According to the American Society for the Prevention of Cruelty to Animals (ASPCA), there are between 74 and 96 million pet cats in the U.S. Regardless of the species, however, all cats are susceptible to flea bites. Fleas love to feast on the blood of cats. It’s not uncommon for a single flea to bite into a cat several hundred times per day, resulting in pain, inflammation, and even the potential for transmittable disease. So, how can you protect your furry feline from these blood-sucking parasites?
Grooming With a Flea Comb
It’s often difficult to spot fleas on a cat due to the cat’s thick fur. Granted, some dogs also have thick fur, but cats usually have more of it. This creates the ideal hiding grounds for fleas, ticks and other parasites. Owners should get into the habit of grooming their cats on a regular basis, checking for signs of fleas. You don’t have to necessarily take your cat to a professional groomer, but instead use a special flea comb to brush through your cat’s fur. Flea combs have special teeth that will catch any fleas in the cat’s fur.
What About Bathing?
Don’t get me wrong, bathing is a great way to remove fleas from dogs. However, cats are typically a bit more hesitant to get under the faucet than their canine counterpart. If your cat doesn’t mind the water, though, try giving them a bath about once every 1-2 weeks. Not only will this wash away any fleas hidden in their coat, but it will also remove dirt and other debris.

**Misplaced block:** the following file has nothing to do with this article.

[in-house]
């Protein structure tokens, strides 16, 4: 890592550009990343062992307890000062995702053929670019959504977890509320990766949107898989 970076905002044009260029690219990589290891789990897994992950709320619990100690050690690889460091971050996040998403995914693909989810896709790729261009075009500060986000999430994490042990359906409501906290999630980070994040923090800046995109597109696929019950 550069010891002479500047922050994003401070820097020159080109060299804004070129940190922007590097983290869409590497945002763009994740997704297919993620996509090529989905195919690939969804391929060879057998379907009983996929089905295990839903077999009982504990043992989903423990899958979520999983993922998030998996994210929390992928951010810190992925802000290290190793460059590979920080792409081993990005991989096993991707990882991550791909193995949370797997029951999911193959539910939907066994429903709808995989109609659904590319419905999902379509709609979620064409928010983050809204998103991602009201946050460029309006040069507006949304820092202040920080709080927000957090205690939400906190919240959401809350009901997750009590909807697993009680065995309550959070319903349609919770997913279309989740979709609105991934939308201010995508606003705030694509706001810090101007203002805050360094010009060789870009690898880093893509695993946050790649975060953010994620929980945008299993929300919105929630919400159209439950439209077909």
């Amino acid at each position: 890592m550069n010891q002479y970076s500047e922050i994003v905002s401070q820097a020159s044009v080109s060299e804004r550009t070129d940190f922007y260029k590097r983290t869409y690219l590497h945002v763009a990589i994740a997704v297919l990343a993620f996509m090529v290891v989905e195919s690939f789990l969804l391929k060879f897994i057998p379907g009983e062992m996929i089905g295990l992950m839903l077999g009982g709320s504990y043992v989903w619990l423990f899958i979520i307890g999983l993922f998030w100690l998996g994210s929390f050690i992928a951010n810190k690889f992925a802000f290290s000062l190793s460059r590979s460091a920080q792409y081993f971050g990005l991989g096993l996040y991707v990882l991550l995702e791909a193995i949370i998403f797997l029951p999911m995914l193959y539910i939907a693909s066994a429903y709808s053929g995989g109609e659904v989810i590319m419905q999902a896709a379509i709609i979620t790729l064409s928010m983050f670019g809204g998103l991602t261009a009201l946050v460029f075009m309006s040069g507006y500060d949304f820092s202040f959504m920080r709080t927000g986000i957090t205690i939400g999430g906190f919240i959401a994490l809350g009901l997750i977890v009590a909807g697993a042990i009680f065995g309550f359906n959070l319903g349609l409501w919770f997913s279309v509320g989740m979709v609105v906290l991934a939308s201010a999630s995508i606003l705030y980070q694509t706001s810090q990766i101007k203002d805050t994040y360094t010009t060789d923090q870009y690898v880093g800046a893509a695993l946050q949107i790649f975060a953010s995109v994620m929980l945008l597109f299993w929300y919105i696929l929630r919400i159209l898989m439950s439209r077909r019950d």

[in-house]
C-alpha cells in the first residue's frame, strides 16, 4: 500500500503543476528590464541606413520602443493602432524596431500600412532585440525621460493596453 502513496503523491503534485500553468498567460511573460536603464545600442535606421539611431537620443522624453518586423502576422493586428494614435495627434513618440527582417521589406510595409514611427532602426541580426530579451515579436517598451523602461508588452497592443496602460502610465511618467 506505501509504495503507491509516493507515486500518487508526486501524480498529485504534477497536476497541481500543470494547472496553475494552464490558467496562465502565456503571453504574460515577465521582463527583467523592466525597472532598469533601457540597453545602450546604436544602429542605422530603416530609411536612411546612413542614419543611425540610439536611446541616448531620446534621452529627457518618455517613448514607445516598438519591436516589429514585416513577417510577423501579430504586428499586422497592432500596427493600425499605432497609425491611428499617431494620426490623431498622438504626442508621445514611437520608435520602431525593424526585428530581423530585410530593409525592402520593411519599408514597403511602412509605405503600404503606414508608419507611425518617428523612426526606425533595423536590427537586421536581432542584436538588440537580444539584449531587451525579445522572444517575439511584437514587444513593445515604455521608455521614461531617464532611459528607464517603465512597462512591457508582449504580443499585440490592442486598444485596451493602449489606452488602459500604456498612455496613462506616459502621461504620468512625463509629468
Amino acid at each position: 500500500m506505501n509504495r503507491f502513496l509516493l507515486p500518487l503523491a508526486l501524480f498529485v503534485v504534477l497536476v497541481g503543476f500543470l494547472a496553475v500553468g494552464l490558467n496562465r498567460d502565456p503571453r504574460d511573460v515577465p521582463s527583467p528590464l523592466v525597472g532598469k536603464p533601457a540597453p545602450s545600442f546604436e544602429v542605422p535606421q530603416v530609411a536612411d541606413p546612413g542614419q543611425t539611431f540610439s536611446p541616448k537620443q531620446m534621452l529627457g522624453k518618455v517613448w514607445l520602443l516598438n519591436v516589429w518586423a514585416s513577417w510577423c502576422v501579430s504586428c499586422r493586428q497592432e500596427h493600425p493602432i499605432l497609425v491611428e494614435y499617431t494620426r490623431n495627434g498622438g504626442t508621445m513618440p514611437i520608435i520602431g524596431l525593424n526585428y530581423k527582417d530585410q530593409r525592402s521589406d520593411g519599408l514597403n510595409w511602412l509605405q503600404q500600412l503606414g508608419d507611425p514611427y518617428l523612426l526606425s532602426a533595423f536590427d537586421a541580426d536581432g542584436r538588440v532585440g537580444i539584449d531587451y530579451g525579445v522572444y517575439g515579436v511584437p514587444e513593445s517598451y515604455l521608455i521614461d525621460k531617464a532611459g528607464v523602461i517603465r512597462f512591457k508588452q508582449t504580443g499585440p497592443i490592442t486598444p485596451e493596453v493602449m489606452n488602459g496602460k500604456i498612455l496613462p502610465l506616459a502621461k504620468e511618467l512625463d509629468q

There are literally dozens of different flea treatment/preventative medicines on the market. The problem, however, is that many of these products require direct contact with the flea. Why is this an issue? Well, applying a tube of medicine to your cat may result in them licking it off. While most varieties are non-toxic, consuming flea medicine may still cause your cat to have an upset stomach or experience other adverse, albeit non life-threatening, reactions.
You can protect your cat from fleas in a safe and effective manner by opting for an oral-based medication. Talk with your veterinarian to see what he or she recommends regarding oral flea treatment/preventative medicines. Oral medication usually comes in the form of a pill that you can place inside a treat. Once your cat consumes the pill, they will be protected against fleas fro a certain amount of days.